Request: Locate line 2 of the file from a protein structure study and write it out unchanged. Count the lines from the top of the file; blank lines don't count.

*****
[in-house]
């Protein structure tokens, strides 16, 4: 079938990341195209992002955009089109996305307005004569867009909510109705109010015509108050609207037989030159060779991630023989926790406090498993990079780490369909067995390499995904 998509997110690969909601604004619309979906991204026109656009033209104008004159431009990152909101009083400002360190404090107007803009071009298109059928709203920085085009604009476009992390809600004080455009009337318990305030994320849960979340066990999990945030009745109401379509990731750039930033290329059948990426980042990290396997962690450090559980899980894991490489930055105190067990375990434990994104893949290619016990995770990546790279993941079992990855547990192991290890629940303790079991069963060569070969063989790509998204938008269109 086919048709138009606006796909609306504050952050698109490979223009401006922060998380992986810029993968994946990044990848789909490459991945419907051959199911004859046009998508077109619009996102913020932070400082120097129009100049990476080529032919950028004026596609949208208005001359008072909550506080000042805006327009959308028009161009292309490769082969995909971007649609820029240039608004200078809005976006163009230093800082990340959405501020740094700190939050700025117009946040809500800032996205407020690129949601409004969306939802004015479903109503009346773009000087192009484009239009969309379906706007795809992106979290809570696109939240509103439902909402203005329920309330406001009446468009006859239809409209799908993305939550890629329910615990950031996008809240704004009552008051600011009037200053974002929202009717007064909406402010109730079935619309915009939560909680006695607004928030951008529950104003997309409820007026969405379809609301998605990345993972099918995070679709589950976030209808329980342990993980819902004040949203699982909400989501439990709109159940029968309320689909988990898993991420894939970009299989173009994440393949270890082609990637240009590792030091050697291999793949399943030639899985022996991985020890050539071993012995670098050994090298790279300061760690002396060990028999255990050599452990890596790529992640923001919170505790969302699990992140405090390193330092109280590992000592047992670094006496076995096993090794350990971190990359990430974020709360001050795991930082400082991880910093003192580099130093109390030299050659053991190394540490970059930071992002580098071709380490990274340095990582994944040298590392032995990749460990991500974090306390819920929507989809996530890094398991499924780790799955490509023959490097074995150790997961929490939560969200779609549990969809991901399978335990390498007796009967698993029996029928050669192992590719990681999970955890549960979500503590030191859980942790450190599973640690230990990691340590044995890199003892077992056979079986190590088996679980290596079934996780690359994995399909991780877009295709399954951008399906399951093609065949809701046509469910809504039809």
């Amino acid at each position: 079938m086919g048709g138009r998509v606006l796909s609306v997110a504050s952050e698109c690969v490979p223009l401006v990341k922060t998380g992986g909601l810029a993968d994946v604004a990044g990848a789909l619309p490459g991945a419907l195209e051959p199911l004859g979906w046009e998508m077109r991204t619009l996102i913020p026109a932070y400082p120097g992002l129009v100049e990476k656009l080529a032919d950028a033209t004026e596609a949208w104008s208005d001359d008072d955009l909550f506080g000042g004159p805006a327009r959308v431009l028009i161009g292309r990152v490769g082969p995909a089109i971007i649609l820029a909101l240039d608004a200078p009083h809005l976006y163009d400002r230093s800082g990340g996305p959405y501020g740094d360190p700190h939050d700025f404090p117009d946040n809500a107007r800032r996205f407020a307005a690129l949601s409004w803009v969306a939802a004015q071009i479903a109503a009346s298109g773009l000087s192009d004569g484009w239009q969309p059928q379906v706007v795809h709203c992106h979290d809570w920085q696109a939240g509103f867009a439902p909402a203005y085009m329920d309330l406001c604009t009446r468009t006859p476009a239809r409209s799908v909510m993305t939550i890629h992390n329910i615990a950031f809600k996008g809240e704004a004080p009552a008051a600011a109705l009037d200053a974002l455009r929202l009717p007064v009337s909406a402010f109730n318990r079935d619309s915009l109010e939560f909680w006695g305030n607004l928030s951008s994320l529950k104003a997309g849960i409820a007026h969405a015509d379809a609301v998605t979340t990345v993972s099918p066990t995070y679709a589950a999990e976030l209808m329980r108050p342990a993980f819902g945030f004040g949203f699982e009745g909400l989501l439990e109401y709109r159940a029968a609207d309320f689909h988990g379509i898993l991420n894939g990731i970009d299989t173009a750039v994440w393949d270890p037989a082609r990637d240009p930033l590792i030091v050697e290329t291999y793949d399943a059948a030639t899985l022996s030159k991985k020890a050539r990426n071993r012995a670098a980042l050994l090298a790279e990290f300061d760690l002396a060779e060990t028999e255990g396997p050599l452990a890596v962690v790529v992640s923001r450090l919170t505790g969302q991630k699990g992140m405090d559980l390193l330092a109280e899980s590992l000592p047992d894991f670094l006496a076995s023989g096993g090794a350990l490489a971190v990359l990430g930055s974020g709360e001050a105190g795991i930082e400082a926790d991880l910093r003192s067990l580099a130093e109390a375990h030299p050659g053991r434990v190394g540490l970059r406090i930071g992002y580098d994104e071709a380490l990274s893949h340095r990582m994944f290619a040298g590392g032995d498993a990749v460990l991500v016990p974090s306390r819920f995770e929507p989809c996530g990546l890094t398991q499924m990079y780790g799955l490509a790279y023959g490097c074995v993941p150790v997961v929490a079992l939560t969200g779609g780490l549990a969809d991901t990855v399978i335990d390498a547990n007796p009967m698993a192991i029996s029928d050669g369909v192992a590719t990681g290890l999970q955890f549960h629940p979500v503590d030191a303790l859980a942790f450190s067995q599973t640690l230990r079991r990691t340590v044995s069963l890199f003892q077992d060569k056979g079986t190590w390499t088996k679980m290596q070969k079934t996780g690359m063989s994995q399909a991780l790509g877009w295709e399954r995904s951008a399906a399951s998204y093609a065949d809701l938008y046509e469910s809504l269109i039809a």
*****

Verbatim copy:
């Protein structure tokens, strides 16, 4: 079938990341195209992002955009089109996305307005004569867009909510109705109010015509108050609207037989030159060779991630023989926790406090498993990079780490369909067995390499995904 998509997110690969909601604004619309979906991204026109656009033209104008004159431009990152909101009083400002360190404090107007803009071009298109059928709203920085085009604009476009992390809600004080455009009337318990305030994320849960979340066990999990945030009745109401379509990731750039930033290329059948990426980042990290396997962690450090559980899980894991490489930055105190067990375990434990994104893949290619016990995770990546790279993941079992990855547990192991290890629940303790079991069963060569070969063989790509998204938008269109 086919048709138009606006796909609306504050952050698109490979223009401006922060998380992986810029993968994946990044990848789909490459991945419907051959199911004859046009998508077109619009996102913020932070400082120097129009100049990476080529032919950028004026596609949208208005001359008072909550506080000042805006327009959308028009161009292309490769082969995909971007649609820029240039608004200078809005976006163009230093800082990340959405501020740094700190939050700025117009946040809500800032996205407020690129949601409004969306939802004015479903109503009346773009000087192009484009239009969309379906706007795809992106979290809570696109939240509103439902909402203005329920309330406001009446468009006859239809409209799908993305939550890629329910615990950031996008809240704004009552008051600011009037200053974002929202009717007064909406402010109730079935619309915009939560909680006695607004928030951008529950104003997309409820007026969405379809609301998605990345993972099918995070679709589950976030209808329980342990993980819902004040949203699982909400989501439990709109159940029968309320689909988990898993991420894939970009299989173009994440393949270890082609990637240009590792030091050697291999793949399943030639899985022996991985020890050539071993012995670098050994090298790279300061760690002396060990028999255990050599452990890596790529992640923001919170505790969302699990992140405090390193330092109280590992000592047992670094006496076995096993090794350990971190990359990430974020709360001050795991930082400082991880910093003192580099130093109390030299050659053991190394540490970059930071992002580098071709380490990274340095990582994944040298590392032995990749460990991500974090306390819920929507989809996530890094398991499924780790799955490509023959490097074995150790997961929490939560969200779609549990969809991901399978335990390498007796009967698993029996029928050669192992590719990681999970955890549960979500503590030191859980942790450190599973640690230990990691340590044995890199003892077992056979079986190590088996679980290596079934996780690359994995399909991780877009295709399954951008399906399951093609065949809701046509469910809504039809």